One of the woes of American women is the influence, not to the good, of frontier culture. To sprinkle some evolutionary psychology sprinkles on it, on the frontier, women are fungible and men are individual. Women are not strictly needed to cook, as the camp-style cooking is easy enough to learn and frontier life made hunger-spice the only one really needed.
There was also less opportunity for domestic niceties in setting up a home, since you were talking about stuff like slapped up shacks, lean-tos and dugouts to hold a claim. They were all meant to be pretty temporary.
Although many frontier women had large families, children’s labor was not as needed either, as during much of the frontier era the homesteaders were on the cutting edge of using as much technology and machinery as possible to minimize how many people they had to share the hoped-for wealth with. So even in that respect women were more fungible, as plenty of men were bachelor-homesteading.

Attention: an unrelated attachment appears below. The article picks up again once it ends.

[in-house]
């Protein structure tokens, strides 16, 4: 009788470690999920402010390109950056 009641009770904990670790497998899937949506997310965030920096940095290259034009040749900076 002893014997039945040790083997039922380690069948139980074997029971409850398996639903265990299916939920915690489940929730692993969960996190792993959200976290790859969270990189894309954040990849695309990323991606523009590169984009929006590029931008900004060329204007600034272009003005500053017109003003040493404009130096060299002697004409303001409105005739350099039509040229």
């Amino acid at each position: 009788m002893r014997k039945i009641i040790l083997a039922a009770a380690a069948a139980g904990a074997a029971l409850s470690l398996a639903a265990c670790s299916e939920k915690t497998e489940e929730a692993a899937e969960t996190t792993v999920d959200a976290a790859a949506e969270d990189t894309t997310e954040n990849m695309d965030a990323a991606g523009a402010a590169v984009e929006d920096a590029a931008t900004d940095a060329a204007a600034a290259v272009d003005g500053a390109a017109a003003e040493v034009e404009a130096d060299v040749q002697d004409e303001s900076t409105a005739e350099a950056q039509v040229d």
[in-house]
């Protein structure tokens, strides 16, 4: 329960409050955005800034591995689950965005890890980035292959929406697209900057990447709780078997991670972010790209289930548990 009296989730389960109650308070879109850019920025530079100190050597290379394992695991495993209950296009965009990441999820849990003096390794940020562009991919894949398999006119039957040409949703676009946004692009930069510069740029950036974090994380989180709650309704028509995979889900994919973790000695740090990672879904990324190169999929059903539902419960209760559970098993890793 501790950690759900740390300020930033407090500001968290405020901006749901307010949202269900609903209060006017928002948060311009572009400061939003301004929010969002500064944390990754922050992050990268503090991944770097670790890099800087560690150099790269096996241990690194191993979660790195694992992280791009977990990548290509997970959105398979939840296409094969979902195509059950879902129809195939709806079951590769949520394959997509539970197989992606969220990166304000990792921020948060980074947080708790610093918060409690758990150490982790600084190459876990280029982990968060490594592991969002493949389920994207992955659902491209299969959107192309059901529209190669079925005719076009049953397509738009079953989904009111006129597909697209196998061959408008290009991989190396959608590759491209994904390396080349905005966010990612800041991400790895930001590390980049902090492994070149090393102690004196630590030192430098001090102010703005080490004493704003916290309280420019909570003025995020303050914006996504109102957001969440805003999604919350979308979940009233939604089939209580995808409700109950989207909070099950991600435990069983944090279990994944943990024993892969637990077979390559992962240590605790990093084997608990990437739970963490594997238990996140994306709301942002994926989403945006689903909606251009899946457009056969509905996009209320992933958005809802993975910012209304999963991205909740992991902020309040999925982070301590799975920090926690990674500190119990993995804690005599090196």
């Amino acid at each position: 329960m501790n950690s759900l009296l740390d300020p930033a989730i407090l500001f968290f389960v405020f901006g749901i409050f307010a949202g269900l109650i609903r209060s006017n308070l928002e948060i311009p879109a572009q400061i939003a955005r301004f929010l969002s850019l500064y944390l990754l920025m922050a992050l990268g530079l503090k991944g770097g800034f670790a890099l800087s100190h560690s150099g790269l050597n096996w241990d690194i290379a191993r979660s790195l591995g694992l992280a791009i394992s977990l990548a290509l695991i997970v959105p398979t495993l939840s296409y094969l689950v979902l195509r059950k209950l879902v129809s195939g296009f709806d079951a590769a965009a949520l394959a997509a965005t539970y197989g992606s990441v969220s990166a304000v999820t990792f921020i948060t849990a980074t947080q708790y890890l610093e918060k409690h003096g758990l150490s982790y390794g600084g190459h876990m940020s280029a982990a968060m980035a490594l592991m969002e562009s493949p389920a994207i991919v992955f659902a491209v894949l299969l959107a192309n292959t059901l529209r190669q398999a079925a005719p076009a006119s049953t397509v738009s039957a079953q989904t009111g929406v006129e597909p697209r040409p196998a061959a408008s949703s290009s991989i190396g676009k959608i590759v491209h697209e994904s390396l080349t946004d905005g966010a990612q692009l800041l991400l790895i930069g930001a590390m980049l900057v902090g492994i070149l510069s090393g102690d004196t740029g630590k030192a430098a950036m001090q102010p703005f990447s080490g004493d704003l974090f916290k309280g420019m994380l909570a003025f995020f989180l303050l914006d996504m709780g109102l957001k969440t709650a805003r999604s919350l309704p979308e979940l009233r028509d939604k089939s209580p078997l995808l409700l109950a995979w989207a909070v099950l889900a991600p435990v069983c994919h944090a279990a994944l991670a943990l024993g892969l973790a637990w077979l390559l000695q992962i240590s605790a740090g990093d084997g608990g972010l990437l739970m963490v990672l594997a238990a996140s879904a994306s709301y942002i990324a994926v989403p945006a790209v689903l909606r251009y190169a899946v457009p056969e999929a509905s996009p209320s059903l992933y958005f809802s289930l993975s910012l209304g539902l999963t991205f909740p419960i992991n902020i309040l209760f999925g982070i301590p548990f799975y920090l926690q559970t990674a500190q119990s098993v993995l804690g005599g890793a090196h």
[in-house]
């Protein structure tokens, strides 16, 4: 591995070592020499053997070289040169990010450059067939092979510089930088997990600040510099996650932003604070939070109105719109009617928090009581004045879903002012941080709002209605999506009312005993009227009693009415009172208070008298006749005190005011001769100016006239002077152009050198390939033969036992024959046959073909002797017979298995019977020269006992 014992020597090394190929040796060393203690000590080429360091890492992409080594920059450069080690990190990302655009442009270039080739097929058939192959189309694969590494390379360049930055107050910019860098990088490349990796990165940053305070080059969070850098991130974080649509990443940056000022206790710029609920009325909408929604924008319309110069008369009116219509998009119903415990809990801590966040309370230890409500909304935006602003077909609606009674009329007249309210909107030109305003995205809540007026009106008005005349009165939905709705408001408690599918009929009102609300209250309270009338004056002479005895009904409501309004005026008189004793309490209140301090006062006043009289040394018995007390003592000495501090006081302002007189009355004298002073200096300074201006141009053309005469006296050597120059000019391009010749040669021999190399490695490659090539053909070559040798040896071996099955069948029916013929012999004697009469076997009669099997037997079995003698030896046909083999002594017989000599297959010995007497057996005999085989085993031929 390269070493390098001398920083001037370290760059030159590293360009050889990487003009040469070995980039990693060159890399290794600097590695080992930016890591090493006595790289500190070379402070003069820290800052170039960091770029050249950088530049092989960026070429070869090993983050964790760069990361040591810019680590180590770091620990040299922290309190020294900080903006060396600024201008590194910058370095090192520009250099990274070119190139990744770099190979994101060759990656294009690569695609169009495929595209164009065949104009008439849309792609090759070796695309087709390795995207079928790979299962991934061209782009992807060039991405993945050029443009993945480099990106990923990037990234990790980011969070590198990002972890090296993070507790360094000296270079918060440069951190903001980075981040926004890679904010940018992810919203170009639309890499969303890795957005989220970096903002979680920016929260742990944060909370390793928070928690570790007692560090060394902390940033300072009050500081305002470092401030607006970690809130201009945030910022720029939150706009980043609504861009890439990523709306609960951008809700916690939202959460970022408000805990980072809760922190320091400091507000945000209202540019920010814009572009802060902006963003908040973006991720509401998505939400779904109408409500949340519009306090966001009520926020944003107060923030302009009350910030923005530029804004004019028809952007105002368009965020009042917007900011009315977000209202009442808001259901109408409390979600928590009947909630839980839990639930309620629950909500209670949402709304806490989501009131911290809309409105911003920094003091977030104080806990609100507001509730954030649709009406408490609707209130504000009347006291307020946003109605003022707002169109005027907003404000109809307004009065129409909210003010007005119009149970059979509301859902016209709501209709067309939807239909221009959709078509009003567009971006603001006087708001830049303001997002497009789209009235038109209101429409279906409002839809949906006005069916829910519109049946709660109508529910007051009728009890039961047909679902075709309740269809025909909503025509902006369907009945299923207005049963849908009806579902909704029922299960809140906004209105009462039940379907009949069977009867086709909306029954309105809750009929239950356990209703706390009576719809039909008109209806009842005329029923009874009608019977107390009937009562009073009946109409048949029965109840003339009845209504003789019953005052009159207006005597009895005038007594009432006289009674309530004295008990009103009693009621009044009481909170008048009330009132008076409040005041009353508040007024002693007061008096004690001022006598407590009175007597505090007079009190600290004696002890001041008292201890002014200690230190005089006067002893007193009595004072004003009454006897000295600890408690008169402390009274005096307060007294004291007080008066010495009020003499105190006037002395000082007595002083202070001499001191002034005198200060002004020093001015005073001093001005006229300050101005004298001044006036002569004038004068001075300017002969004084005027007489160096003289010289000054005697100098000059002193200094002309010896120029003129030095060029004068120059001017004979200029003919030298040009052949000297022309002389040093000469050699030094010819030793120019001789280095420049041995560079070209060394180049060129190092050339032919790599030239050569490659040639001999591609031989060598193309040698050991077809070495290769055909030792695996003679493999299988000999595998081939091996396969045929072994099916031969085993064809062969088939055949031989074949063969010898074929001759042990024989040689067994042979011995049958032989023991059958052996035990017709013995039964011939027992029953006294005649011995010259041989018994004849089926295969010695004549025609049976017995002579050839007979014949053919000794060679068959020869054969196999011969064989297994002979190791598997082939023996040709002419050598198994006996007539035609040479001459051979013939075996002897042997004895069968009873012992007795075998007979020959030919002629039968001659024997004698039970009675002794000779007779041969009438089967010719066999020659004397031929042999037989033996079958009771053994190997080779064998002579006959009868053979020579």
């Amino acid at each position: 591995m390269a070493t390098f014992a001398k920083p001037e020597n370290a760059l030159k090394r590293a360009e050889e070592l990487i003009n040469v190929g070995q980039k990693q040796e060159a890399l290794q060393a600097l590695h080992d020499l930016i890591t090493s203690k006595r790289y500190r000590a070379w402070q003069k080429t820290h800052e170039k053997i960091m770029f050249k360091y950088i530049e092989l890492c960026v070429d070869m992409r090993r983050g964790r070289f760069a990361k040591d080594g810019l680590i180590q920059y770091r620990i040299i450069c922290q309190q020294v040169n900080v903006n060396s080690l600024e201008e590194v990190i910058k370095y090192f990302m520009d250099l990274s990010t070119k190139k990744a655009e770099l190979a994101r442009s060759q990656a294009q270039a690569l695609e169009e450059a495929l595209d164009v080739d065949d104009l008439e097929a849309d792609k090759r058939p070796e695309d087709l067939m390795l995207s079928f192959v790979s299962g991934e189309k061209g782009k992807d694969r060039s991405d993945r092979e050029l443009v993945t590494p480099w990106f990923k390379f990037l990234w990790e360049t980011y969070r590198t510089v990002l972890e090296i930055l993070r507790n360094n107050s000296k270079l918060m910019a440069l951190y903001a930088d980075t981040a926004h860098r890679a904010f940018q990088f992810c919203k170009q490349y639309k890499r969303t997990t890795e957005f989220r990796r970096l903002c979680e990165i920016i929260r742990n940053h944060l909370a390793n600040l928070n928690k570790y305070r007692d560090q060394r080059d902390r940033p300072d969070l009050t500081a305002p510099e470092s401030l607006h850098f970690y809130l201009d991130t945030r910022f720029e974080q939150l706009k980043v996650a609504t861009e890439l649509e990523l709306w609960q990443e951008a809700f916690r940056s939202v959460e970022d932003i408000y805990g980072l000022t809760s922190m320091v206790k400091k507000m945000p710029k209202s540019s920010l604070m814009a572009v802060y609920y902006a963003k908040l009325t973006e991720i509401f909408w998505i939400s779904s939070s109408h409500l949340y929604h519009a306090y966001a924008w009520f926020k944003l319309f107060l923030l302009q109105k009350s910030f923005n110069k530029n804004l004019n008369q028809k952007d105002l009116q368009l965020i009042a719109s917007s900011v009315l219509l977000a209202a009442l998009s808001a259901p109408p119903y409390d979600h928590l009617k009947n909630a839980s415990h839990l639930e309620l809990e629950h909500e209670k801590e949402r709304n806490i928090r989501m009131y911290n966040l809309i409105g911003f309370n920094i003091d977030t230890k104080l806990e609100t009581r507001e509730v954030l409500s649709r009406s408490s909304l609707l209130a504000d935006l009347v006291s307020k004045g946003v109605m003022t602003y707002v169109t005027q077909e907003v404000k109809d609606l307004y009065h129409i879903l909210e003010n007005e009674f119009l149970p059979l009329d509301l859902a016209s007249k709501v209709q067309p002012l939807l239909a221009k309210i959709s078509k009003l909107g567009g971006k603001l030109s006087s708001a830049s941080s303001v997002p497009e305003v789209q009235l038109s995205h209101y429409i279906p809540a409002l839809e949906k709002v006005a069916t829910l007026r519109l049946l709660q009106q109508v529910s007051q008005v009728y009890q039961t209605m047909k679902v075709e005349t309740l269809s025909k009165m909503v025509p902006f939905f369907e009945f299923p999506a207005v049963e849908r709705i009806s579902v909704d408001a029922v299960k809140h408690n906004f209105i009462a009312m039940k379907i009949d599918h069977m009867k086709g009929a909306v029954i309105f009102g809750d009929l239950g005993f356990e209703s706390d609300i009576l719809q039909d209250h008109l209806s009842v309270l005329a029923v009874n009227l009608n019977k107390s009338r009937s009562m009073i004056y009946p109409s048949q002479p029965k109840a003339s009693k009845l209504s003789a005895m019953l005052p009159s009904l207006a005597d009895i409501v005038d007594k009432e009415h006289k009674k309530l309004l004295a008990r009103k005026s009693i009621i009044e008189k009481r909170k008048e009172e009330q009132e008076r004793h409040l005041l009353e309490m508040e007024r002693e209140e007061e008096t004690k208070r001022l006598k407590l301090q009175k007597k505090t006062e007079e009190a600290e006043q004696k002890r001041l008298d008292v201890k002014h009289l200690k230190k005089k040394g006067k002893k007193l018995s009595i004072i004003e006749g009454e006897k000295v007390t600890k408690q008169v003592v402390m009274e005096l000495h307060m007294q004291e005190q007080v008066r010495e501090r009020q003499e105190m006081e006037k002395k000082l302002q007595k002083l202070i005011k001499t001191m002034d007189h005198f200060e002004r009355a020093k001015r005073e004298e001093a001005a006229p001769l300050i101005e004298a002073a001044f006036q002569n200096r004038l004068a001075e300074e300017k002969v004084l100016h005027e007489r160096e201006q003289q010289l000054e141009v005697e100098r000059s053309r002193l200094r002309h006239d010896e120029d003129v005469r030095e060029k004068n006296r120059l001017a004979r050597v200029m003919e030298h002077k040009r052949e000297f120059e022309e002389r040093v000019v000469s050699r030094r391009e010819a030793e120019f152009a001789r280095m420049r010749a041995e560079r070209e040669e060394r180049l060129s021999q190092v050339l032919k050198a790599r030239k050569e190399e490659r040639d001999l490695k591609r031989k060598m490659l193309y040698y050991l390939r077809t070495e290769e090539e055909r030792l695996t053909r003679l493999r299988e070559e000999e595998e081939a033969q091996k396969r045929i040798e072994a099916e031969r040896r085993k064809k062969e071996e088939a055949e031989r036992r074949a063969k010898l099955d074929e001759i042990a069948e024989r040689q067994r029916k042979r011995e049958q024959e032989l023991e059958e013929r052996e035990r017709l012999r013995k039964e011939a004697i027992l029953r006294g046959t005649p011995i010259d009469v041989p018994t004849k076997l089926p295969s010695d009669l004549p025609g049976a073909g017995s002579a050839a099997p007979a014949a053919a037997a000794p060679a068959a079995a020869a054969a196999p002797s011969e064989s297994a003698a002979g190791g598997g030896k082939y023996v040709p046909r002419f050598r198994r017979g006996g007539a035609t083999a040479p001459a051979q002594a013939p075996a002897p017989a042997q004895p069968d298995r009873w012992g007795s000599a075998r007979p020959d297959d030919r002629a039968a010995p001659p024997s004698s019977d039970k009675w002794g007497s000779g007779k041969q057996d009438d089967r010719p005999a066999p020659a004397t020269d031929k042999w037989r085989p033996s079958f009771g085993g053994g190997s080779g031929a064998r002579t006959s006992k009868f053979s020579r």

Frontier culture is anti-domestic, and not terribly encouraging of feminine strengths beyond basic endurance and willingness to do repetitive labor under brutalizing conditions. And the descendants of frontier culture still treat women as fungible. And this influence has made it much more difficult for women’s strengths and desires to be taken seriously as part of a complete, functional society.